Lobster mushrooms from Foraged & Found Edibles at your Ballard Farmers Market. Copyright Zachary D. Lyons.

Lobster mushrooms from Foraged & Found Edibles at your Ballard Farmers Market. Copyright Zachary D. Lyons.

This fall has been great for wild lobster mushrooms harvested by Foraged & Found Edibles in the forests of Western Washington. They get their name from their bright red color, and they are a sturdy, earthy mushroom that holds up well when you cook them. They make a great topping for that Keta salmon!

Freshly shucked oysters on the half shell from Hama Hama Oysters at Ballard Farmers Market. Copyright Lauren McCool.

Freshly shucked oysters on the half shell from Hama Hama Oysters at Ballard Farmers Market. Copyright Lauren McCool.

As the waters of Hood Canal cool down with fall rains and shorter days, now is the best time of year to enjoy fresh oysters from Hama Hama Oysters. You’ll find a few varieties of live in-the-shell oysters today, ready for you to shuck and slurp, as well as jars of pre-shucked oysters, pickled and smoked oysters, and live clams!

Arkansas Black apples from Tiny's Organic at Ballard Farmers Market. Copyright Zachary D. Lyons.

Arkansas Black apples from Tiny’s Organic at Ballard Farmers Market. Copyright Zachary D. Lyons.

These Arkansas Black apples from Tiny’s Organic turn almost black when in storage. It is a firm, tart apple good for fresh eating, cooking, juicing and making hard cider, and it will keep for two to three months.

Jack-O-Lantern pumpkins from Stoney Plains Organic Farm at Ballard Farmers Market. Copyright Zachary D. Lyons.

Jack-O-Lantern pumpkins from Stoney Plains Organic Farm at Ballard Farmers Market. Copyright Zachary D. Lyons.

We talk a lot about cooking pumpkins here in the blog for your Ballard Farmers Market. There are so many varieties offered by our farmers, after all. But Halloween is less than two weeks away, so let’s talk about carving pumpkins today. Stoney Plains Organic Farm has a nice selection of carving pumpkins for you and the kids to turn into all manner of spooky creations. Pick out the best one for you today, and remember to roast these seeds!

Local granola from Marge Granola at Ballard Farmers Market. Copyright Zachary D. Lyons.

Local granola from Marge Granola at Ballard Farmers Market. Copyright Zachary D. Lyons.

Cool, dark, often damp fall mornings call for a hardy breakfast, and for that you’ll find great granola in a variety of flavors from Marge Granola. Tall Grass Bakery also makes a great granola, or you can grab some muesli from Daddy’s Muesli. Besides being fine with milk or yogurt, they’re nice just heating up a little hot water, too.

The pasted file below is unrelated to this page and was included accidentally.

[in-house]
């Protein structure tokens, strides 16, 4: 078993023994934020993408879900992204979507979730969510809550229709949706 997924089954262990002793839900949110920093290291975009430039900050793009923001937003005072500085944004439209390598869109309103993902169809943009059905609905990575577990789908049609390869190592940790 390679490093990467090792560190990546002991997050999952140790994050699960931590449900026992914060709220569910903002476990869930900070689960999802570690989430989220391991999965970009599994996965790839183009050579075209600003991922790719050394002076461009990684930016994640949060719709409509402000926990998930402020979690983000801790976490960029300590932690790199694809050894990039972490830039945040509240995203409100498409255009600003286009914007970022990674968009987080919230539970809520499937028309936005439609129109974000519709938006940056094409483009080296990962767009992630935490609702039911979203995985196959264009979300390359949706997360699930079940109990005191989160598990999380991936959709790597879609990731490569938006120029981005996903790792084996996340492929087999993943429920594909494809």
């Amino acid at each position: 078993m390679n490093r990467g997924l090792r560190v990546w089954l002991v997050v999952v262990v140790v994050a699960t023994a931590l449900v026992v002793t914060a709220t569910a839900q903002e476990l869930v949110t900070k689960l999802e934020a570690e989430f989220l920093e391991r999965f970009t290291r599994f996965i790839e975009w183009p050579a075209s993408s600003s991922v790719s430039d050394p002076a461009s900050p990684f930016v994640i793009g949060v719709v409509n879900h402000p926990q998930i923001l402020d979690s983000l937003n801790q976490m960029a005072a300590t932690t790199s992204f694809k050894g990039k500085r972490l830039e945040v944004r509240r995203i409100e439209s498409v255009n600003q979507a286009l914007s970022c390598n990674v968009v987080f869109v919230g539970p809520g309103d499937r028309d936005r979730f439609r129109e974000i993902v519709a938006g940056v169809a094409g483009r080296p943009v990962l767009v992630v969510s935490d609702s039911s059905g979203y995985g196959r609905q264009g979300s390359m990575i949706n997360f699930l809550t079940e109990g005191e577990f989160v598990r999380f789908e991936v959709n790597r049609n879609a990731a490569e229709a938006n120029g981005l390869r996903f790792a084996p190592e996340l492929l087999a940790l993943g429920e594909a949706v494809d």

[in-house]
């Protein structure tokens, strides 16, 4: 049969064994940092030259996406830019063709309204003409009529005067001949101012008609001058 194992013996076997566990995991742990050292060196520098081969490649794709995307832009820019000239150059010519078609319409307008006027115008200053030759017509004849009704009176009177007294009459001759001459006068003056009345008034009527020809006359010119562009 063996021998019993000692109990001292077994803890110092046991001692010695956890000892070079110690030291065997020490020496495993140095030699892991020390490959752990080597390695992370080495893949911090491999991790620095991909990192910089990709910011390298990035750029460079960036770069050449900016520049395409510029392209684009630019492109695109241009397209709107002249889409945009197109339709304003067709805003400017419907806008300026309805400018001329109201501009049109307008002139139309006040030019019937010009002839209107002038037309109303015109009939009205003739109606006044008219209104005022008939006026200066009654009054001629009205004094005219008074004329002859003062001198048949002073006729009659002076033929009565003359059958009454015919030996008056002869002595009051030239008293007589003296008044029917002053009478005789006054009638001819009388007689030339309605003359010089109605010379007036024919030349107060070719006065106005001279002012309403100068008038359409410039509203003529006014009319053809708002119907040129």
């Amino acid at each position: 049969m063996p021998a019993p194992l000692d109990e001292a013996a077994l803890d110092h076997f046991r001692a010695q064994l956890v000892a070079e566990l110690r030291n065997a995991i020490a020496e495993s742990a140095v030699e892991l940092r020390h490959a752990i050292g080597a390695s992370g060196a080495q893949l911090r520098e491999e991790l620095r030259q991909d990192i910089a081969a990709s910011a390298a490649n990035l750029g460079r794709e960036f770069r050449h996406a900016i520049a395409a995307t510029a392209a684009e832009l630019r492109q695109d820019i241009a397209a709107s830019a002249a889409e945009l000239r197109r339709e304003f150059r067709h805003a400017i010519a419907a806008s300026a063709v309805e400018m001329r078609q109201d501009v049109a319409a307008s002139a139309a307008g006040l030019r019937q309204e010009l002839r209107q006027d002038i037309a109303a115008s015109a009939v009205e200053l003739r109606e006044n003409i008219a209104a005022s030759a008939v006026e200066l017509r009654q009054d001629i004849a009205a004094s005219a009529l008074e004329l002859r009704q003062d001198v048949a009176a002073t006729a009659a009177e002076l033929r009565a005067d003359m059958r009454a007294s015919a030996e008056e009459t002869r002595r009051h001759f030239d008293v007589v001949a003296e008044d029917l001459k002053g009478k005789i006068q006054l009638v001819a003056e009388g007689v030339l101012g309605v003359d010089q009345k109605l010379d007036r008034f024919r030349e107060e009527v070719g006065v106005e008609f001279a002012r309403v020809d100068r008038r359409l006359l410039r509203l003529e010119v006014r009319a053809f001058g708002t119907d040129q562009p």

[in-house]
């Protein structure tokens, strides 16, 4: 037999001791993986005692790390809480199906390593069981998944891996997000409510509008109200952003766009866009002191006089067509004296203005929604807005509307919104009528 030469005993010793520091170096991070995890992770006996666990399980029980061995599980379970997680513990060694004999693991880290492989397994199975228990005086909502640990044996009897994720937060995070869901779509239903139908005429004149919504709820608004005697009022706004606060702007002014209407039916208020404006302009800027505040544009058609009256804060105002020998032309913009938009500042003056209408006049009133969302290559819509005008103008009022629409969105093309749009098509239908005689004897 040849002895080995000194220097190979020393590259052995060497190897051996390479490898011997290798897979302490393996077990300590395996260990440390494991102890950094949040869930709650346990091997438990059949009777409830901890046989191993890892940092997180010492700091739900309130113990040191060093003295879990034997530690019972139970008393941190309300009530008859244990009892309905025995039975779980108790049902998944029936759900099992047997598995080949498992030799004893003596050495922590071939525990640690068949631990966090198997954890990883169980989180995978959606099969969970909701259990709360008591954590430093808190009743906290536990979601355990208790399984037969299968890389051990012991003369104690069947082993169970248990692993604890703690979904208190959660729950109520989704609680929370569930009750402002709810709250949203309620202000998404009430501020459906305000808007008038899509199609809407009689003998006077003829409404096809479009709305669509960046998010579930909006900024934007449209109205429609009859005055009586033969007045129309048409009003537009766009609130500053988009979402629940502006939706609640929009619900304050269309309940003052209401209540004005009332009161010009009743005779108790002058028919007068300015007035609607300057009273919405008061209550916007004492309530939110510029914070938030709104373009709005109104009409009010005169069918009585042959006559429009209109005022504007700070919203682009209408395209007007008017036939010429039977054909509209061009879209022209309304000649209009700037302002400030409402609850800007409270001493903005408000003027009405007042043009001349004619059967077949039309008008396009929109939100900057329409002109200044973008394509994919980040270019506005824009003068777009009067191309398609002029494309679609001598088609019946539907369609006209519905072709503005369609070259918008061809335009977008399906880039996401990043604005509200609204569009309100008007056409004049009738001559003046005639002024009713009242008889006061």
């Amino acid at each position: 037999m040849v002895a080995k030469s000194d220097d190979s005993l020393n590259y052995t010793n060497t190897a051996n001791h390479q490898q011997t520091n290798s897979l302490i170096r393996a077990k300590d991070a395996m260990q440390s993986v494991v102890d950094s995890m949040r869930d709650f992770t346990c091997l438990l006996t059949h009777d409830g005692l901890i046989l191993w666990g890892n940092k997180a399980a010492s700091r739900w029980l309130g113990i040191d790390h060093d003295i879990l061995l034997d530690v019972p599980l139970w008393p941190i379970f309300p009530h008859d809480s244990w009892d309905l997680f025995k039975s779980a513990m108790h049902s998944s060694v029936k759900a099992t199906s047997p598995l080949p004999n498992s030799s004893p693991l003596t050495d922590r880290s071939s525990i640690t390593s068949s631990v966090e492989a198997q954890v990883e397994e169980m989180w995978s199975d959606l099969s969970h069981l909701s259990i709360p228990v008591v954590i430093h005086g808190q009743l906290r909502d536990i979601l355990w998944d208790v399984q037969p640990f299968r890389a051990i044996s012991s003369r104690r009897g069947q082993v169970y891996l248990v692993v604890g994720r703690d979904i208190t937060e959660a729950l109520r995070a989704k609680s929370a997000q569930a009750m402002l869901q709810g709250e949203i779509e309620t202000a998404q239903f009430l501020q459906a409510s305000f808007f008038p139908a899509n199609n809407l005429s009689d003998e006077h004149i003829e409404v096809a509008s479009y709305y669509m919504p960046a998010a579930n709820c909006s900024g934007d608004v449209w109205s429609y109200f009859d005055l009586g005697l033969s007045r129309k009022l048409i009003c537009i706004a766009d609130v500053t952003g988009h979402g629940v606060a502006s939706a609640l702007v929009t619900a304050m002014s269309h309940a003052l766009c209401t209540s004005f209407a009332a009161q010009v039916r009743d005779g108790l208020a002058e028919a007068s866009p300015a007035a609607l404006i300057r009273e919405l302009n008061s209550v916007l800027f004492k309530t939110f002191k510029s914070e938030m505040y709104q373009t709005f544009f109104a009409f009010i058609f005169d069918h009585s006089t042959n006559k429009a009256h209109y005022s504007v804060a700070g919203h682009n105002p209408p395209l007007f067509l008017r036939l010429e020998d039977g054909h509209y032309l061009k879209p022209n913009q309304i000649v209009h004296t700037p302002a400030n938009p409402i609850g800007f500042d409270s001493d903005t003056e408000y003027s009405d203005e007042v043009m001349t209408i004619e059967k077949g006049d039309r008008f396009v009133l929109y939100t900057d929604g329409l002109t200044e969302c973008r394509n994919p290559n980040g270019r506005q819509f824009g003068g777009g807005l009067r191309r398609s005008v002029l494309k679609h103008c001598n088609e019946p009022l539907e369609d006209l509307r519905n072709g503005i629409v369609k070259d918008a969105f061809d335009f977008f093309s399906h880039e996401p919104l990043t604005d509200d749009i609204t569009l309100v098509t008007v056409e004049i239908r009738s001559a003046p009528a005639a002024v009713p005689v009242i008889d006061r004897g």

Blackberries from Hayton Farms at Ballard Farmers Market. Copyright Zachary D. Lyons.

Blackberries from Hayton Farms at Ballard Farmers Market. Copyright Zachary D. Lyons.

Berry season is just about over, folks. We still are enjoying a few blackberries and blueberries from Hayton Berry Farms, but next week will be their last for 2014. So get your berry on one last time this year, and celebrate the epic berry season it was! (They go great with that granola and muesli, too.)

There is plenty more local deliciousness waiting for you today at your Ballard Farmers Market. Just check What’s Fresh Now! for a more complete accounting of what is in season right now.

Sunday, July 13th: Sweet Corn, Tomatoes, Tomatillos, Peaches, Pluots & Ballard Seafood Fest!

July 12, 2014
Andrey is psyched to enjoy his Loki Fish salmon sliders. Photo copyright 2014 by Zachary D. Lyons.

Andrey is psyched to enjoy his Loki Fish salmon sliders. Photo copyright 2014 by Zachary D. Lyons.

Happy 2014 Ballard Seafood Fest! And they’ve really put the “seafood” back in the festival this year! So did we, with the addition of salmon sliders from Loki Fish. Because Loki catches, cleans it and cooks it themselves, they will be the only prepared food vendors today at your Ballard Farmers Market today. Plus, you can get fresh Alaskan salmon (king, coho and sockeye) from Loki today, too.

Here are a few tips for managing your trip today to your Ballard Farmers Market:

  • If you are just going to shop at the farmers market today, and you are not staying for Seafood Fest, we recommend you get here before noon to avoid Seafood Fest crowds and associated parking hassles.
  • It is going to be hot today, so dress and plan accordingly. Buy your most heat sensitive items last, or ask the vendor to hold them for you in their coolers until you are ready to leave. Maybe bring a small cooler with gel ice in it to protect items between the Market and home.
  • If spending the whole day, remember to keep hydrated.
  • If you are planning to shop at the farmers market and then attend Seafood Fest, bring a good cooler and plenty of ice or gel packs, and if driving, park in the shade if you can.
  • Don’t store items like berries and salad greens in a hot car, and avoid putting berries, peaches, corn and tomatoes in your cooler, as cold hurts them.